With Elli & Dino in Lincoln, NE

With Jenny

With Jenny in her home state of NE

Several of the Project Purple Denver team members at the event.

Several of the Project Purple Denver team members at the event.

I ran a 50 mile race this fall at the Bear Chase Trail Race.

Lucky girl getting a hug from both RDs, Ben Reeves (l) and David Manthey (R). Notice the missing glass lens.

Lucky girl getting a hug from both RDs, Ben Reeves (l) and David Manthey (R). Notice the missing glass lens.

I ran a mountain race with my husband and friends.

Breck Crest with my honey

Breck Crest with my honey

With Debby, my friend since I moved to CO in 1999!

With Debby, my friend since I moved to CO in 1999!

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I race directed a charity 5k for Project Purple and continued working with our local club, the Pikes Peak Road Runners.

Having fun after the race!

Having fun after the Project Purple 5k!

With my PPRR Fall Series crew

With my PPRR Fall Series crew

We gained a new family member when we adopted Willy in January.

Our newest family member, Willy

Our newest family member, Willy

And last week, we said good-bye to the Grand Dame, Greta, who passed away..

She was a natural beauty

Greta, the Bullmastiff

I got to spend time with our wonderful extended family back east over the summer, which is something I never, ever take for granted.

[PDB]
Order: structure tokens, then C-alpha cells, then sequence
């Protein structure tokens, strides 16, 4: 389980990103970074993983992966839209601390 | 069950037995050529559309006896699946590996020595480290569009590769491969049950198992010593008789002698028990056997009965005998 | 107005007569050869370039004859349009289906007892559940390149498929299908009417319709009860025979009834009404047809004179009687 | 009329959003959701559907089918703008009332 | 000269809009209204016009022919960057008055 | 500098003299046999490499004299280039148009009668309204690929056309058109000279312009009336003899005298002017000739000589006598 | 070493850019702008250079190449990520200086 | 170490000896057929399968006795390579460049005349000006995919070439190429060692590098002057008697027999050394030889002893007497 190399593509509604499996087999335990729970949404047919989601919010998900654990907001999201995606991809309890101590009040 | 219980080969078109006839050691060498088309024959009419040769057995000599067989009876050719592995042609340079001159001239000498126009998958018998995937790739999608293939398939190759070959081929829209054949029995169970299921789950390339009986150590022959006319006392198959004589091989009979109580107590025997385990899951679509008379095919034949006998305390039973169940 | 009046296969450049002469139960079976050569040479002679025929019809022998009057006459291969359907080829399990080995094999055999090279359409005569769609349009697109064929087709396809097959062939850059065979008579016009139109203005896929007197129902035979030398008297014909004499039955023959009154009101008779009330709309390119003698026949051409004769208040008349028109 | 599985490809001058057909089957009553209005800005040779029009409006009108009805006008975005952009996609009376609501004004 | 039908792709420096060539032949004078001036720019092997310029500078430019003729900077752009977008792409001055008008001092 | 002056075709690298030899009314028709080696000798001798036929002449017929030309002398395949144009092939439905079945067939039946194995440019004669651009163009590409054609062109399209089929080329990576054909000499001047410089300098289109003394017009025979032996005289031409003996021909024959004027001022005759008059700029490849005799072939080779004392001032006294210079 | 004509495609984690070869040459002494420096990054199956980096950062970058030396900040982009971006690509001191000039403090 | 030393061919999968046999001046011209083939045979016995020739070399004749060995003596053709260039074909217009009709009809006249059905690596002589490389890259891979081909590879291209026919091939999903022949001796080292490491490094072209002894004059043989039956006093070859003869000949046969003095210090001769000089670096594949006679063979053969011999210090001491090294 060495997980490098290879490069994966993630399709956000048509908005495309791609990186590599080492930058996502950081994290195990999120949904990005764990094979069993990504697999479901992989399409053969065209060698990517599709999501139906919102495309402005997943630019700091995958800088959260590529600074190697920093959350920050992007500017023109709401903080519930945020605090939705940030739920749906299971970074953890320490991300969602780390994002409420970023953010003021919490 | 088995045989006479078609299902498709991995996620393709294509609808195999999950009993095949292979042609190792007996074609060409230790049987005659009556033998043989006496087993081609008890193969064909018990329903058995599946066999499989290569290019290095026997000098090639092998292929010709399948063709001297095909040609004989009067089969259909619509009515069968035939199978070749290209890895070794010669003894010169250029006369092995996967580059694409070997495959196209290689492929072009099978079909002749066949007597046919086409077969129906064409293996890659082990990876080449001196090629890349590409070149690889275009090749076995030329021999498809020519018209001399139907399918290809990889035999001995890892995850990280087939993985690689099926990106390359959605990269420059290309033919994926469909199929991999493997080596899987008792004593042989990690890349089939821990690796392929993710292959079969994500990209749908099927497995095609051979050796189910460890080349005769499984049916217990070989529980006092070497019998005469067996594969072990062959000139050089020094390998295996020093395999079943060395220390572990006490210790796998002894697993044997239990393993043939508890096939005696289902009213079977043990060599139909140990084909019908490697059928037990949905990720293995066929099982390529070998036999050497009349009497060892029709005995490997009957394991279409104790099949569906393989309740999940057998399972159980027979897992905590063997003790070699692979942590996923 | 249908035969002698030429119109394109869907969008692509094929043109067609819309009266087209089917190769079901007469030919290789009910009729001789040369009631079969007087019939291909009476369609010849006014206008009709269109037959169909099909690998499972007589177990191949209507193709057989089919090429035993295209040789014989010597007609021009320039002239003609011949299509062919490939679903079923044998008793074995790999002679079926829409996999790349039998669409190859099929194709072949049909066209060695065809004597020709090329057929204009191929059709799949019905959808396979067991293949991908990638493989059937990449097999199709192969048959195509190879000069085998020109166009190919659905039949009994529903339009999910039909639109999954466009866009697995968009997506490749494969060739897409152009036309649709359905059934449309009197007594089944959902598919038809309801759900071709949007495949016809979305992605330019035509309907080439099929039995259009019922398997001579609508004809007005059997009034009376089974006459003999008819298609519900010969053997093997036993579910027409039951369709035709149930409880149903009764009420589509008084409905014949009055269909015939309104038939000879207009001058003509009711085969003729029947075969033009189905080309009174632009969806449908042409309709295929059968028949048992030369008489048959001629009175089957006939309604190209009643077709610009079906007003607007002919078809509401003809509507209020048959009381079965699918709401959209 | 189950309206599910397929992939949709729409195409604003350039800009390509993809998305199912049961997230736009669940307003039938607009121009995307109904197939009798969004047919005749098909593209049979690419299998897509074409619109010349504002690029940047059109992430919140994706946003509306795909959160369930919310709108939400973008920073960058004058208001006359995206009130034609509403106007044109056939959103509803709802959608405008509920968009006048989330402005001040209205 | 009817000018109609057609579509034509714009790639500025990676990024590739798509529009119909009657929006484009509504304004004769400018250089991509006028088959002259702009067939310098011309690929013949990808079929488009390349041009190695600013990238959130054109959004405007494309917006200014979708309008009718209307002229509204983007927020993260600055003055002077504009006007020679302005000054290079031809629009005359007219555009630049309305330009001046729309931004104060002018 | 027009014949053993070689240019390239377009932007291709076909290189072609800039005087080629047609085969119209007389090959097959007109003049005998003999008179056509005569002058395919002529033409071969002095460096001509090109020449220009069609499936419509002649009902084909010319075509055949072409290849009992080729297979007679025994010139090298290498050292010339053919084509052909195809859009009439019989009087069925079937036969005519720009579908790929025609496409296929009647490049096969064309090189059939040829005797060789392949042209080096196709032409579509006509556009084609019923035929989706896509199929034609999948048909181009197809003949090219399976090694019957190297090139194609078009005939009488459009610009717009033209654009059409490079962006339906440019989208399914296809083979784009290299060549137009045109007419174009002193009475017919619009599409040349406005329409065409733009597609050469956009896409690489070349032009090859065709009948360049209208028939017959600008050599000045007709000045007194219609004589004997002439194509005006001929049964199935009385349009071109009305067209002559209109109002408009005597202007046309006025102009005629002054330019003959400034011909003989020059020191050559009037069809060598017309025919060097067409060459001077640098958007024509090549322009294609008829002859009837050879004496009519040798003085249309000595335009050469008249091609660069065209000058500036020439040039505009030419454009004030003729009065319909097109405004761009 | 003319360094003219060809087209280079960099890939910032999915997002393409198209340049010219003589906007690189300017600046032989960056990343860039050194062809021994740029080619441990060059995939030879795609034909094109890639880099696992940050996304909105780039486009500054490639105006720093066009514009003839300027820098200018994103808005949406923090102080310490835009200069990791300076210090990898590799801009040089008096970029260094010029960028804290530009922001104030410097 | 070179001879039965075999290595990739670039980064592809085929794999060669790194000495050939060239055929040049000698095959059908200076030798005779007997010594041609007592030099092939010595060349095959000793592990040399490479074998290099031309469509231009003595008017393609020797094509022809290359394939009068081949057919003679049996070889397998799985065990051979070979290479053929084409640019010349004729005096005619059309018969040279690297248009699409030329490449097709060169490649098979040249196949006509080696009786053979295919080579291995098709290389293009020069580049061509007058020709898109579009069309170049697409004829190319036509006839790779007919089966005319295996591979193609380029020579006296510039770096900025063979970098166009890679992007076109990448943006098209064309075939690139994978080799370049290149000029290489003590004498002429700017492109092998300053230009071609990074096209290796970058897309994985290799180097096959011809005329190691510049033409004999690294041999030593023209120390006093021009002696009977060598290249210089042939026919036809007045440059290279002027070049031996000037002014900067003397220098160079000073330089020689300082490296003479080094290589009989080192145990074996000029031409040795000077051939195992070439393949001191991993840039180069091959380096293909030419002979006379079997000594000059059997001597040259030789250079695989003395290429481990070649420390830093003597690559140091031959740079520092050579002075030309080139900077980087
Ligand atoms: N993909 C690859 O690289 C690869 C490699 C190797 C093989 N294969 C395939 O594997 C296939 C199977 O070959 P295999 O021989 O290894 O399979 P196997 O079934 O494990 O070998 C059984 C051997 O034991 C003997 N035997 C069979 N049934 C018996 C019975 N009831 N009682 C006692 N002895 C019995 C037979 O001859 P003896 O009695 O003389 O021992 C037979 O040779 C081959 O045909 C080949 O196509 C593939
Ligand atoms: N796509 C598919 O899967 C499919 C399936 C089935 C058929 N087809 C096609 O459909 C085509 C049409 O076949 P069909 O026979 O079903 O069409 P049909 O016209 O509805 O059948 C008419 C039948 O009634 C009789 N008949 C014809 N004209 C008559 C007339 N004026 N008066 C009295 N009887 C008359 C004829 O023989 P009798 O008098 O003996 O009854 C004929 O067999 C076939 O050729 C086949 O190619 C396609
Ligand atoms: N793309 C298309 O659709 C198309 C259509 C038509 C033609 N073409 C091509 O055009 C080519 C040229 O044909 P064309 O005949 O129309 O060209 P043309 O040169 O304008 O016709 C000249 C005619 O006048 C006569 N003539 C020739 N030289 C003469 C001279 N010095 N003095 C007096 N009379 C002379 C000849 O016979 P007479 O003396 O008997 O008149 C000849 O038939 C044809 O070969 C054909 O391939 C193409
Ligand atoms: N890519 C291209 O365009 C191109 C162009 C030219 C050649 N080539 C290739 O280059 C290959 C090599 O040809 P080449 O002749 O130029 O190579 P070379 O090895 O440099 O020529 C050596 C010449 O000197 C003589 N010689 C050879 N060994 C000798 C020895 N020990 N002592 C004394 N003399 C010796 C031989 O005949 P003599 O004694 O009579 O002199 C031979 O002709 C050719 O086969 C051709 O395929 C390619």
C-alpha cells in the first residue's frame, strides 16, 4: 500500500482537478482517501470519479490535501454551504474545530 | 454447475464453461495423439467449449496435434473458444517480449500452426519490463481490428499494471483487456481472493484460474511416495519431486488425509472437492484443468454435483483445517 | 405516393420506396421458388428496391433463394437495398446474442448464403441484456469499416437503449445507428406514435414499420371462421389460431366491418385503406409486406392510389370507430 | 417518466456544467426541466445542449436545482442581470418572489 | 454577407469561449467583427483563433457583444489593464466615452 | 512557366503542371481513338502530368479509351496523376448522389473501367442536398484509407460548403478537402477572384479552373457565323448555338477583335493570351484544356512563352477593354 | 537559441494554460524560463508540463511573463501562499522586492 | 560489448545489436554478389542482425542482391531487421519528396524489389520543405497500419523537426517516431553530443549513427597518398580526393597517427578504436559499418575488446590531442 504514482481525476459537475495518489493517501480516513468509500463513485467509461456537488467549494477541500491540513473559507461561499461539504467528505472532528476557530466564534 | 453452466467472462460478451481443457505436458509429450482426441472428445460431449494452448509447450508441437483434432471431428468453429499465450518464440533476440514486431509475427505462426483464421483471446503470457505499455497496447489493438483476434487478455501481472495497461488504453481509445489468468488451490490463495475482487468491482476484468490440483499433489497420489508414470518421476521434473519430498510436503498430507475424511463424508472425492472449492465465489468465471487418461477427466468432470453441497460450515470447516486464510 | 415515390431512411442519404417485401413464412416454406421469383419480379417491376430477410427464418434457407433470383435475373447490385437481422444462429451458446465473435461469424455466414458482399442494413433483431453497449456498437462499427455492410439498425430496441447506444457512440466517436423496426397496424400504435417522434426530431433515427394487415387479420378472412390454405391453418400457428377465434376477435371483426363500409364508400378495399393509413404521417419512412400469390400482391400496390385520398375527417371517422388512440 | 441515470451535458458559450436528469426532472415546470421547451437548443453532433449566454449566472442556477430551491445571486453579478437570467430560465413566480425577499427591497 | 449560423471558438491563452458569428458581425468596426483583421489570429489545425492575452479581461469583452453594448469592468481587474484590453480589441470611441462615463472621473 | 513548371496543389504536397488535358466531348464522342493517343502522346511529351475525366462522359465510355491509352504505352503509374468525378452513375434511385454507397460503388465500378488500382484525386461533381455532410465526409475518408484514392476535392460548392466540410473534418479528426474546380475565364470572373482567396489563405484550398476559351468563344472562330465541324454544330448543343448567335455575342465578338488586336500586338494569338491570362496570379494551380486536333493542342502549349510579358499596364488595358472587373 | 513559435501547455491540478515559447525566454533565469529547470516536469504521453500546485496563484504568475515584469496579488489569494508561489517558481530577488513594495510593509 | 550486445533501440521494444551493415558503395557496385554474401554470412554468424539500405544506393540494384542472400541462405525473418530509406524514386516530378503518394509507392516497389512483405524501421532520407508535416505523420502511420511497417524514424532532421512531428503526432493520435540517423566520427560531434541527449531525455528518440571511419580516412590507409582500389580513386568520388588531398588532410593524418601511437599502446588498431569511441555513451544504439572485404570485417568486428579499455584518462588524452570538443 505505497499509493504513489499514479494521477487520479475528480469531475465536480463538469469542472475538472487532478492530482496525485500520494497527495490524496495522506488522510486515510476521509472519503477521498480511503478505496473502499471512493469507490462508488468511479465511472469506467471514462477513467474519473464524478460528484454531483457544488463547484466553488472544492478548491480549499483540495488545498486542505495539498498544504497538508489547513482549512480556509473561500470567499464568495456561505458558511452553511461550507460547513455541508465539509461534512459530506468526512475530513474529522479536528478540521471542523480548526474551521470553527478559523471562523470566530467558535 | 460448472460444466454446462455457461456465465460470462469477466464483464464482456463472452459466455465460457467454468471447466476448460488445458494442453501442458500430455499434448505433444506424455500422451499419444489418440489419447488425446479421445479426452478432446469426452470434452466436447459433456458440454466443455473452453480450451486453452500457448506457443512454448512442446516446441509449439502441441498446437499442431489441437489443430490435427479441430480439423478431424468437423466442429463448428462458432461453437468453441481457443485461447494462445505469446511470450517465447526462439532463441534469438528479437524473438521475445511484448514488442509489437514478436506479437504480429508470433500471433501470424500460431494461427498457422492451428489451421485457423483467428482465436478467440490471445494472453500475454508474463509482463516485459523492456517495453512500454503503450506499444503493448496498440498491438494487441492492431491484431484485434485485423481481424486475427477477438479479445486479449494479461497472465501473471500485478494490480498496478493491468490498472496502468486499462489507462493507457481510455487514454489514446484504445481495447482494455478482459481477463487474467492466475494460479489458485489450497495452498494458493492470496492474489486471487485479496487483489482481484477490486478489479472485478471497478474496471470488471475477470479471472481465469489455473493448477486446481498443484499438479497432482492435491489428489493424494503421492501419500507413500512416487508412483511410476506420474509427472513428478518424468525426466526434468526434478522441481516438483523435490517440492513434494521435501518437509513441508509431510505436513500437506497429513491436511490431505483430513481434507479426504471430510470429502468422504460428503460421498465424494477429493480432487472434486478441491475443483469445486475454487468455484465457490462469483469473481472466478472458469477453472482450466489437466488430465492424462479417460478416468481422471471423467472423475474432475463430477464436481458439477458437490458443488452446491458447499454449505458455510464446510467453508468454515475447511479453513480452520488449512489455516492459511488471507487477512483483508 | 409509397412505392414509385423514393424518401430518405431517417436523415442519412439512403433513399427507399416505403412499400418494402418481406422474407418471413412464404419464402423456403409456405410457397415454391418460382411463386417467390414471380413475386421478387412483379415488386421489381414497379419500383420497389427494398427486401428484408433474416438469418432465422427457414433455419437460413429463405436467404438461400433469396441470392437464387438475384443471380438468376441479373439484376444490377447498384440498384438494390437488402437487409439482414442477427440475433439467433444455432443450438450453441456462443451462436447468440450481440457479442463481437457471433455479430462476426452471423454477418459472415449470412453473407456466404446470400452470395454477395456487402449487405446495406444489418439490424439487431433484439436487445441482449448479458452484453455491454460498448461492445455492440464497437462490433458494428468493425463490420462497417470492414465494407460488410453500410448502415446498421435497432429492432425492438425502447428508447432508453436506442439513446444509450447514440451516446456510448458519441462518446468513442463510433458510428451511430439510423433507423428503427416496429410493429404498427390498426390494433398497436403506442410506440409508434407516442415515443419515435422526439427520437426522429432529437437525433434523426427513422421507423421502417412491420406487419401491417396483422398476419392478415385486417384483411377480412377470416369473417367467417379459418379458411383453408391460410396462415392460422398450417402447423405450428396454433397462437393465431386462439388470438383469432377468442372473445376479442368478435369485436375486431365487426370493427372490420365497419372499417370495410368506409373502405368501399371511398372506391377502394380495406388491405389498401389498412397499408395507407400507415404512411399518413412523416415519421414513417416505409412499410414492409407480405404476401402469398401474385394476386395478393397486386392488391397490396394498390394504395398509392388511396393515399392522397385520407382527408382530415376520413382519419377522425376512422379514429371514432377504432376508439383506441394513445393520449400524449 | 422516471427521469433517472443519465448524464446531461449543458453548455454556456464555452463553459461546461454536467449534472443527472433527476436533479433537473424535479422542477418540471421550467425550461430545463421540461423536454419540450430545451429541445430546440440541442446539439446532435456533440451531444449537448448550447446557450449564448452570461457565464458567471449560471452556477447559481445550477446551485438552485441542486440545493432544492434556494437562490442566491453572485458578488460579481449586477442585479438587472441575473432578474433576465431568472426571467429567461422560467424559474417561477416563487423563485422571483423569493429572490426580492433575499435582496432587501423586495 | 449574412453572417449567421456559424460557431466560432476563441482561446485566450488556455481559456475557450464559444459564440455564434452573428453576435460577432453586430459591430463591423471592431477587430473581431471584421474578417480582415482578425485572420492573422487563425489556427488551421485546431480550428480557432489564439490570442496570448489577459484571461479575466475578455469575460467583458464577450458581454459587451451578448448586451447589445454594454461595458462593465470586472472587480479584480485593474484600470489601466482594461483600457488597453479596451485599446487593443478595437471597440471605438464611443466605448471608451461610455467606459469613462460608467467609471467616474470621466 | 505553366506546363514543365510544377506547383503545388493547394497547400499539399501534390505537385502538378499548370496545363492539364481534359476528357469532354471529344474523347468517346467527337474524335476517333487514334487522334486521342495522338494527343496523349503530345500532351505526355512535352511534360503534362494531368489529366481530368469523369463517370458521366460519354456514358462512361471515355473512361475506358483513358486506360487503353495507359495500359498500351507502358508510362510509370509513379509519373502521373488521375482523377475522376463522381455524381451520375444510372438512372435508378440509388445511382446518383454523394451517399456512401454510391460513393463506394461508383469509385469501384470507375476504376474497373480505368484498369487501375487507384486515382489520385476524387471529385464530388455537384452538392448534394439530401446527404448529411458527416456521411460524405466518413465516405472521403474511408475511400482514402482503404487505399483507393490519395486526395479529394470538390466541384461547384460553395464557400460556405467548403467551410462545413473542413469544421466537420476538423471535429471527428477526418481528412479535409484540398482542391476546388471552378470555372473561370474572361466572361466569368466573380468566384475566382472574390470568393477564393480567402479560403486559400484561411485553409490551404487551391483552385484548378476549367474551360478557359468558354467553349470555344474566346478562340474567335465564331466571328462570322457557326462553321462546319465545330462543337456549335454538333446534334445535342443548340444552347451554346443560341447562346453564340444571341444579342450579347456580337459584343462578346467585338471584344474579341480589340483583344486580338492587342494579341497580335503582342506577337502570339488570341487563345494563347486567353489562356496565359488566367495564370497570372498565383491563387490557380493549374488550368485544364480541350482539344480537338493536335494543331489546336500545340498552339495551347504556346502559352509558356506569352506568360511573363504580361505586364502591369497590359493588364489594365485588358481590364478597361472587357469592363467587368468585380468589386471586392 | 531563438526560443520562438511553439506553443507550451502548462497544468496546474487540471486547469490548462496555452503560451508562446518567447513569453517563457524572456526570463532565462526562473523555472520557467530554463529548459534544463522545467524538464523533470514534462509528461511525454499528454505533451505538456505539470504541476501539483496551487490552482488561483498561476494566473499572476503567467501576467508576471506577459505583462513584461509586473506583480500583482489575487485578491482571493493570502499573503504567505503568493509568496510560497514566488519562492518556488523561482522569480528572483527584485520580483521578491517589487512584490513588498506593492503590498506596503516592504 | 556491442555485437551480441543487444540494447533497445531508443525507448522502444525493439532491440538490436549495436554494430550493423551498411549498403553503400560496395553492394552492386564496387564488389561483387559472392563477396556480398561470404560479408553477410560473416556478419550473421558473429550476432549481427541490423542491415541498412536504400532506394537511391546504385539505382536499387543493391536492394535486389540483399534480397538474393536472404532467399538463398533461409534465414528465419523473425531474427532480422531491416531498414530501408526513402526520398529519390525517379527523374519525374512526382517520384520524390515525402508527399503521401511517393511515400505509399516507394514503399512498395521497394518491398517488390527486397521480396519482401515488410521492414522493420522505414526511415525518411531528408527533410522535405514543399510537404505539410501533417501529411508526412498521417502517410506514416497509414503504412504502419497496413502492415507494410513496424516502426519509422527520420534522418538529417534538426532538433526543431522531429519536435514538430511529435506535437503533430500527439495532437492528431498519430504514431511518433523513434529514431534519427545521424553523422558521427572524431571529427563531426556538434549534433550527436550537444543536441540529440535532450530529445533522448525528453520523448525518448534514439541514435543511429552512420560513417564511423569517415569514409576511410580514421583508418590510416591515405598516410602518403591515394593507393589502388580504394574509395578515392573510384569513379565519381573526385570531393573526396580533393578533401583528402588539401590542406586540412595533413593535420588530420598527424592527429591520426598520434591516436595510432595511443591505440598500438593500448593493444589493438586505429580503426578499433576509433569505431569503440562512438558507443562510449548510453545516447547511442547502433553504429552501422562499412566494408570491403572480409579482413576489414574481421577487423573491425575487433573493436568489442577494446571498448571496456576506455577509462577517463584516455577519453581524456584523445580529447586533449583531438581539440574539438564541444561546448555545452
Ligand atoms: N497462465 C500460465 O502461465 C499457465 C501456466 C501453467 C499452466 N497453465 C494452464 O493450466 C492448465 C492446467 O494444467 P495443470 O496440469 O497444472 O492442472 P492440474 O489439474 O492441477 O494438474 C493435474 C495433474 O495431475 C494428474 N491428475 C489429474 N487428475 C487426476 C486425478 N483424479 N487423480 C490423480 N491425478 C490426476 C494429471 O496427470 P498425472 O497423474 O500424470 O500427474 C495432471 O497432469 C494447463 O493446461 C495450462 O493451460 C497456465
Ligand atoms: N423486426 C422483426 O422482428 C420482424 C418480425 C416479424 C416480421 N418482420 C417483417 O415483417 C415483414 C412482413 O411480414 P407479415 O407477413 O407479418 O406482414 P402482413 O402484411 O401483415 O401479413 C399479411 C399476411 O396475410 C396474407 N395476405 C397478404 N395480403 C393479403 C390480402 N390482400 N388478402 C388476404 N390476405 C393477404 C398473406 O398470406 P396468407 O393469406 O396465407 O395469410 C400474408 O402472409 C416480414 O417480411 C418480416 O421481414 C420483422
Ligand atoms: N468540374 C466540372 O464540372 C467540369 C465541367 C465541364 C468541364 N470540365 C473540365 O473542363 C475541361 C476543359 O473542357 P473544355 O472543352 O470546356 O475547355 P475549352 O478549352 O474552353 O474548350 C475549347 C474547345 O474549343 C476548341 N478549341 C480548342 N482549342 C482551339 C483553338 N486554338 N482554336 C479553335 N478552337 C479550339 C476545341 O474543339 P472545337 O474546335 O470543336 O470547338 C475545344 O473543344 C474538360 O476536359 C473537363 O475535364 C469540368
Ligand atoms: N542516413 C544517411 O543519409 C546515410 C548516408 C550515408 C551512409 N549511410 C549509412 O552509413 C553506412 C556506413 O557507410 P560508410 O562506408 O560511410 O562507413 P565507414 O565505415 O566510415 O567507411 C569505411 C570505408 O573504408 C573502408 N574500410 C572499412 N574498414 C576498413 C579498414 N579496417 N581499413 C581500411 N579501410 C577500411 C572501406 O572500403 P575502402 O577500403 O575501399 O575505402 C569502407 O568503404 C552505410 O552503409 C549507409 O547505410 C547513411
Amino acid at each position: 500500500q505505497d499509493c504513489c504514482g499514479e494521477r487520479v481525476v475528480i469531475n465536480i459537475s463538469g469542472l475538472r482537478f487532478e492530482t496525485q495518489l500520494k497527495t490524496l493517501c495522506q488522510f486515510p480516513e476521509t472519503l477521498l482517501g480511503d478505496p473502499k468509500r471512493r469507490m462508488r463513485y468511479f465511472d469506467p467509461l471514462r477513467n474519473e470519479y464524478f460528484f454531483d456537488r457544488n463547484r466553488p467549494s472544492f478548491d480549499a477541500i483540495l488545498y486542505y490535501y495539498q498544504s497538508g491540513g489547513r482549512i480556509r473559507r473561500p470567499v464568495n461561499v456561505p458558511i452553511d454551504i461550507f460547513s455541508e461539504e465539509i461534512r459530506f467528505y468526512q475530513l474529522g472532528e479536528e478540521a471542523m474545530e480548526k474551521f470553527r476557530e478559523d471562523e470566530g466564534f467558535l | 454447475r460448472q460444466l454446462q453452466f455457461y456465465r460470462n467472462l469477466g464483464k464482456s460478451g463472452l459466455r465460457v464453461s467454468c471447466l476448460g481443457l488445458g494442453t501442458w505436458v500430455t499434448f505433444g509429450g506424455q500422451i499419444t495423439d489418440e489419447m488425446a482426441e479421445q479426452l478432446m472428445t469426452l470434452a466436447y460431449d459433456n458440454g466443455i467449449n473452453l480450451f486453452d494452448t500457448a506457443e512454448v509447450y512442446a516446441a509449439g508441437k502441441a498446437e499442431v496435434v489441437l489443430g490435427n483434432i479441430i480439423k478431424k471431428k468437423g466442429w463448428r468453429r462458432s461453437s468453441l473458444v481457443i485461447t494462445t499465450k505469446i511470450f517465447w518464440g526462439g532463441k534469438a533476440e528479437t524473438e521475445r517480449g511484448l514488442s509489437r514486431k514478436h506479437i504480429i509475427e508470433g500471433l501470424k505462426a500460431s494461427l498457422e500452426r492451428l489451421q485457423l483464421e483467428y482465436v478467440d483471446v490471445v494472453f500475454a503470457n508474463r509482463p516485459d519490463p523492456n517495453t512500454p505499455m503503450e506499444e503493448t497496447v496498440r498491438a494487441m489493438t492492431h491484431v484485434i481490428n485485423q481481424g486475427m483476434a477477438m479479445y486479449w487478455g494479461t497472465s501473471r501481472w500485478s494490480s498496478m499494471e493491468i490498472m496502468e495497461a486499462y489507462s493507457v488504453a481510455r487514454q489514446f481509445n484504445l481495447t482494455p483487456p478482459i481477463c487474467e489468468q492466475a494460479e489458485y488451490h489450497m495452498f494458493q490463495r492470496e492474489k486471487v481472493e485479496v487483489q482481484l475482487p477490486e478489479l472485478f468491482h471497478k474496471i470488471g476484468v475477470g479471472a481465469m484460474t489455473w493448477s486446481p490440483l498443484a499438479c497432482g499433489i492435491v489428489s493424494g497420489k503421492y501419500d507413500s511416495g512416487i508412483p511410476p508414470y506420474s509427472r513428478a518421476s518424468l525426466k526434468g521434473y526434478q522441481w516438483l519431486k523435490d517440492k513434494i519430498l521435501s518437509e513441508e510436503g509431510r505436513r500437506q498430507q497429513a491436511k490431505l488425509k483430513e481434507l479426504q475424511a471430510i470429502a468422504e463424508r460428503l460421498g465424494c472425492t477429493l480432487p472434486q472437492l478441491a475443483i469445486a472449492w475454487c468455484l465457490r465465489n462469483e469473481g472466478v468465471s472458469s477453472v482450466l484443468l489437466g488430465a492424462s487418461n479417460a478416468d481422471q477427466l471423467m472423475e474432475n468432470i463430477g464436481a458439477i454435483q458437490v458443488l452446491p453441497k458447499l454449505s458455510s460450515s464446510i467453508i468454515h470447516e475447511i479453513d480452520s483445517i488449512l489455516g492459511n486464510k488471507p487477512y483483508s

Through all of this, I have met so many amazing and wonderful people that I simply cannot name them all. I do hope they all know the positive impact they have had on my life.

I often think in long-term thoughts now, which is something I did not always feel that I could or should do. I wonder what college will be like for Riley and what high school will be like for Peyton. I wonder what new adventures are on the horizon for Steve and me as our kids grow and prepare to move on to live their own lives independent of us..

Not everything is easy or joyous, of course. You never get through cancer without any long-term repercussions. I saw an endocrinologist recently and  we agreed that it was time to try a medication to help stabilize my blood sugar levels, which have been all over the place. I have not felt like my normally energetic self for a while now and I am hoping that this will help return me to where I used to be. I am still trying to make peace with this recent turn of events. I would never have been in this position if I had not had half of my pancreas taken out. While I know that I am so very lucky to be here, I am also frustrated by how I have been feeling. If pancreatic cancer had not chosen me, I would not be facing the health issues that I am facing now.

All of the above being said, I know that pancreatic cancer gave me many gifts, too. One of those gifts is the gift of friendship from so many people I would not have otherwise met. I will relay one story now because it demonstrates to me the serendipity of life. In September, I was running the Bear Chase 50 mile race. I was wearing my Project Purple shirt which says “Survivor/Running with half a pancreas” on the back. I passed a woman who was running the 50k (different courses that converge over time) and she asked me, “Why are you running with half a pancreas?” I told her my story and she told me that she was a type 1 diabetic. We chatted a bit, but eventually parted ways. I had hoped that I would see her again after the race was over, but I did not.